In the last 30 years there has been a revolution in the sophistication – and to some extent the falling cost – of management information systems. But are managers any better informed today?
Senior managers still find that most of the information they get is not timely enough, not relevant, often difficult to interpret, and their information needs are not being adequately met.
Something isn’t quite working. So – what’s the problem?
Is the information bar rising faster than technology can meet it? Managers need more and more information, ever more quickly, competition is more severe and the whole pace of business has got faster. We’re on an escalator that is constantly moving.
Or has the ineffectiveness of the technology got to do with the managers themselves? That they still don’t have the skills or the mindset to make use of the tools that are there?
It was therefore with some interest that I came across Information Age’s suggestion that perhaps the answer lies in the way the human visual system processes information:
“…the full potential of the visual system not only to understand but also to analyse information is still underused by business information systems.”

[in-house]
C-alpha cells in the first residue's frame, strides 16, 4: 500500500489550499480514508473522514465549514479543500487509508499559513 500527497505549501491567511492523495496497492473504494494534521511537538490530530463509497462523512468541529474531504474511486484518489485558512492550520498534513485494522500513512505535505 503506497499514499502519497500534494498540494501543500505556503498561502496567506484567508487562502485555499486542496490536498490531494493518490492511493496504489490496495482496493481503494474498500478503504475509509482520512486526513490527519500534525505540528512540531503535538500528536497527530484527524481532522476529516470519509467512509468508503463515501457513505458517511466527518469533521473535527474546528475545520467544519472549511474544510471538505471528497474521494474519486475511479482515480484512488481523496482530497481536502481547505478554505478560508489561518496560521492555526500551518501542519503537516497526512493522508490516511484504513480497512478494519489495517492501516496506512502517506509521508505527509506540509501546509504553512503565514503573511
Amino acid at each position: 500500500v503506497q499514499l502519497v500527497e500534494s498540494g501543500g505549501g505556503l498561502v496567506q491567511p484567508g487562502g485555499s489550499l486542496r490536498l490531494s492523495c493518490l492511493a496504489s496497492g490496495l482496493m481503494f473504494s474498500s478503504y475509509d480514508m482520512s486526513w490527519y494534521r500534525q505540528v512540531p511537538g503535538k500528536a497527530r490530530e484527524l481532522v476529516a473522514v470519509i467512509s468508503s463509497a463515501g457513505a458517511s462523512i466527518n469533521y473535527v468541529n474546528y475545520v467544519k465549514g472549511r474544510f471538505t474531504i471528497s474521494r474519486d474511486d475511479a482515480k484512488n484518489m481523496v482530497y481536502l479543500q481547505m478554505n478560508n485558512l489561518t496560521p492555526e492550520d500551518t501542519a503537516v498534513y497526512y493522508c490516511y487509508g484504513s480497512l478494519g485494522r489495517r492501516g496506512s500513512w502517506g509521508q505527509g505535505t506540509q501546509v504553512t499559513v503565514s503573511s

Founder and Principal of Perceptual Edge – an independent analyst and consultant whose work focuses on data visualisation – Stephen Few argues that the notoriously high rate of failure among business intelligence (BI) projects can be attributed, in part, to the failure of software vendors to design their tools to reflect the way human beings perceive information.
In its piece – The Analytical Eye – Information Age goes on to say:
“Of course, top of the range BI software allows users to create all manner of charts and graphs with more effects and visual adornments than one could ever need. But this is not the same as designing a system that lets the user exploit the potential of their visual system to perform analyses they would be unable to do mathematically.”
BI technologies will of course continue to evolve as business requirements change, helping to capture and share knowledge about customers, markets, and other key areas of the business.
However, if they are to be effective, such tools will have to become more capable of mimicking the human capacity for thinking multi-dimensionally, for comprehending spatial, geographical and visual sources of information, and for making inferences.